The Fascinating Bacteria in Your Gut, and How It Affects Our Whole Lives

By Michael Edwards
Michael Edwards
Michael Edwards
October 17, 2014 Updated: October 14, 2014

By Michael Edwards, Organic Lifestyle Magazine

We are host to somewhere between 300-1000 different species of bacteria, each of which has one goal—to survive and multiply. While they live and thrive in our gut, beneficial bacteria provide many necessary and health-related functions. They help us digest our food. They line our intestinal wall, providing a physical barrier against bad bacteria and fungi that may damage or inflame the tissues. Some produce vitamin K and B vitamins, while others aid in synthesizing vitamins. They produce 95% of our serotonin as well as other neurotransmitters. They make up 80% of our immune system, and more. The by-products of their lifecycle benefit us through a harmonious, symbiotic relationship.

We classify bacteria as bad bacteria when their byproducts or functions can harm our bodies.   For example, most of the E-coli bacteria strains are harmless. In fact, the harmless strains help prevent colonization of pathogenic bacteria and produce vitamin K2, whereas the pathogenic E-coli strains cause a variety of infections and may even cause death.

Aside from illness, researchers are learning that specific species of bacteria exert different influences on their host bodies. One example is our metabolism. The bacterial makeup of a lean person is different than the bacterial makeup in someone who is obese.

One study showed that Enterobacter, an endotoxin-producing bacterium, taken from the gut of a morbidly obese human, induced obesity and insulin resistance in healthy mice. In a volunteer with an initial weight of 385 lbs, Enterobacter made up 35% of the gut bacterium. After 23 weeks of a diet of whole grains, traditional Chinese medicinal foods, and prebiotics, the volunteer lost 113 lbs and all traces of Enterobacter. The conclusion was that this endotoxin-producing bacterium creates inflammation that causes insulin resistance resulting in weight gain.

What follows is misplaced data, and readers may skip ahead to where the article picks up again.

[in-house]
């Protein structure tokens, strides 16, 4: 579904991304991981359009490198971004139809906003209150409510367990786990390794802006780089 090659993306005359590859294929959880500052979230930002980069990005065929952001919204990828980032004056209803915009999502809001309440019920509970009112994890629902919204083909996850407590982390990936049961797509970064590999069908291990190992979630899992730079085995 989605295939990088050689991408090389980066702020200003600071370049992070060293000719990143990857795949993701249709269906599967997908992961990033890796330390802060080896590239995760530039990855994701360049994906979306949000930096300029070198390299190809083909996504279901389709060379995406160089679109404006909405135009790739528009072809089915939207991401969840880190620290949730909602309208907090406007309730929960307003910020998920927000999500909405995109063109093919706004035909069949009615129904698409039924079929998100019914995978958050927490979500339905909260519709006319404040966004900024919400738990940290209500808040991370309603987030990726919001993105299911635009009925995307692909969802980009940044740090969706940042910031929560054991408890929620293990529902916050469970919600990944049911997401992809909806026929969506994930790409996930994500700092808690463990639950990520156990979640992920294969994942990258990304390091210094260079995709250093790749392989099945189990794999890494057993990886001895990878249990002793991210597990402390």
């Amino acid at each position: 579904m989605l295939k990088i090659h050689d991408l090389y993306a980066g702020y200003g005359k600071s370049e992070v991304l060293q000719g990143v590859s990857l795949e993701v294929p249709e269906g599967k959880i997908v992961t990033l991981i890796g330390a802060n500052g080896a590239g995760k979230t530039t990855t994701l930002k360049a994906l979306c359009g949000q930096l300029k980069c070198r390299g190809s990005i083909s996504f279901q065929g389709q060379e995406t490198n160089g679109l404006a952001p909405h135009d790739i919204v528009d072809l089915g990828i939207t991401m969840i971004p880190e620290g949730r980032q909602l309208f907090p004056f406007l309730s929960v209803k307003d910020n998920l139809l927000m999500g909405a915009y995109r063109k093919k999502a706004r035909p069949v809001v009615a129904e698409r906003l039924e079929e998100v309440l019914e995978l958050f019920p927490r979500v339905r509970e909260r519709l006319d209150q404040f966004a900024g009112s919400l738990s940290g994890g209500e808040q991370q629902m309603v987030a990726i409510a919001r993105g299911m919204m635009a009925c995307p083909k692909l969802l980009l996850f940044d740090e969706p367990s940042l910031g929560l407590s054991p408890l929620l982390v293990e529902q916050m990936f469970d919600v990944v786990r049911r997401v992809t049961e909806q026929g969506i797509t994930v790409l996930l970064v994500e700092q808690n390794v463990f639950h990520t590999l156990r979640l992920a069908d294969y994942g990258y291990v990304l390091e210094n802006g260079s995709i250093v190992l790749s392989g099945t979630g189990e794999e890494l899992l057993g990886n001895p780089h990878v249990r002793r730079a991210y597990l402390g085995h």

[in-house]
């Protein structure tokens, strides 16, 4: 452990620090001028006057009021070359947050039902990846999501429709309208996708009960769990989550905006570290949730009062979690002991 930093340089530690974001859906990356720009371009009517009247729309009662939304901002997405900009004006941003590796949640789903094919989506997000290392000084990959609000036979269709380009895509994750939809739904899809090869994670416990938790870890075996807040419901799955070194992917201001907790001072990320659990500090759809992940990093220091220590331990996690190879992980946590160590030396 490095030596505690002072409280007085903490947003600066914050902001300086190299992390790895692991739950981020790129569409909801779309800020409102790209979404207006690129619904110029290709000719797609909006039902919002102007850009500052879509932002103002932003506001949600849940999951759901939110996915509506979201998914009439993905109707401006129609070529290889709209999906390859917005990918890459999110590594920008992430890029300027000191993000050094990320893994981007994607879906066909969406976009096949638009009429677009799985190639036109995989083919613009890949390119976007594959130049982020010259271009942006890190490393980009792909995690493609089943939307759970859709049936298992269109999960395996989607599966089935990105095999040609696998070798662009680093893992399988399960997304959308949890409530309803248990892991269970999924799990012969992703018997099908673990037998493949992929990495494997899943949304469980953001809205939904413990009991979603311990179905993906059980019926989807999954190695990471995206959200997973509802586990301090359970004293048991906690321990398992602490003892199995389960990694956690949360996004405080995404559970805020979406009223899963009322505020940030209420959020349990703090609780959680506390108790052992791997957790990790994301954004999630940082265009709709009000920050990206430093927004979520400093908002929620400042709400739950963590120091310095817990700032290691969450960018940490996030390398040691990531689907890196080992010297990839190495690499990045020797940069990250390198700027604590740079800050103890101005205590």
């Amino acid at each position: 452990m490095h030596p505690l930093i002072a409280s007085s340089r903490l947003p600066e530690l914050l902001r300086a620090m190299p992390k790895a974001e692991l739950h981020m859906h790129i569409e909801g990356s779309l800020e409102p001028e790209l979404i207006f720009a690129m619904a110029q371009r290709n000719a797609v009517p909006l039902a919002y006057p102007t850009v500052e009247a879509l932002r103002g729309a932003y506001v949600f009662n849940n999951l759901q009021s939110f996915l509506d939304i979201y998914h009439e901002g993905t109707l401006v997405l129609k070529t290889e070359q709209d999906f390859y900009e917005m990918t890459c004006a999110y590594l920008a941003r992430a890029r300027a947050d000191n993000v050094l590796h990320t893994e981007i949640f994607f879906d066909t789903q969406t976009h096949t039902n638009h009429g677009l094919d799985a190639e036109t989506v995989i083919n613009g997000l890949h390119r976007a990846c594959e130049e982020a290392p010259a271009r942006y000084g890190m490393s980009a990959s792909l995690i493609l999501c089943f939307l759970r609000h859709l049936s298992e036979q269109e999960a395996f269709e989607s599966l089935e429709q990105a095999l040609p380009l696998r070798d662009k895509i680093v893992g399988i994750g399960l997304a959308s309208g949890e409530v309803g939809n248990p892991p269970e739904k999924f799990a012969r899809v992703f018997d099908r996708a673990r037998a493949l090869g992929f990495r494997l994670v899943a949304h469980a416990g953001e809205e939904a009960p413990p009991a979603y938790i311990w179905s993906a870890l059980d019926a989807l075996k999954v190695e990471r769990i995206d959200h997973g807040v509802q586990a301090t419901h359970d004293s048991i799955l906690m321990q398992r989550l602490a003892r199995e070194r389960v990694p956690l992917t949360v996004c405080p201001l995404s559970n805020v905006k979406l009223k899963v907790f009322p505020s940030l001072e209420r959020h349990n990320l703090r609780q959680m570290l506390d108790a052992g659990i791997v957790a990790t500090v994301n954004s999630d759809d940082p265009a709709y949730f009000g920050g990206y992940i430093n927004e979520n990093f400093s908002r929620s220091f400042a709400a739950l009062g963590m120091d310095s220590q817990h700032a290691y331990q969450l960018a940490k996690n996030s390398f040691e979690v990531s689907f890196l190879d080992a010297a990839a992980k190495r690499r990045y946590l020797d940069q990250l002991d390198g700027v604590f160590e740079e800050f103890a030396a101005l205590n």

Another recent study showed a direct correlation between a high or low level of bacterium in the gut and the subjects’ weight. A high level of bacterium, with a high level of diversity, was linked to a healthy weight, whereas a low level of bacterium was linked to overweight individuals.

The amount of bacteria in the gut relates to more than weight, it is also an indicator of overall health. Our actions affect the amount, the diversity, and the ratio of good to bad bacteria. For example, antibiotic use indiscriminately kills bacteria. Antibiotics do not just target the one pathogen causing an infection in our body; they kill off much of the bacteria in our gut as well. Not only do we need the good bacteria to do its work (including keeping the bad bacteria in check), we need to maintain the delicate balance between bacteria and fungi. Candida is opportunistic. Given a chance, it will quickly mass-produce, wreaking havoc in the digestive tract and, in time, the entire body.

As research continues to reveal that diversity in gut bacterium is essential to good health and can influence bodily functions such as serotonin production (a huge factor in depression) or metabolism (a factor in weight control), researchers are learning more about which particular bacteria are beneficial and which bacteria have an unhealthy effect on the body. The day may soon come when we choose our probiotics to manage our weight, to maintain our mental health, or to treat a variety of diseases. Until that day arrives, our diet choices can and will alter this internal balance.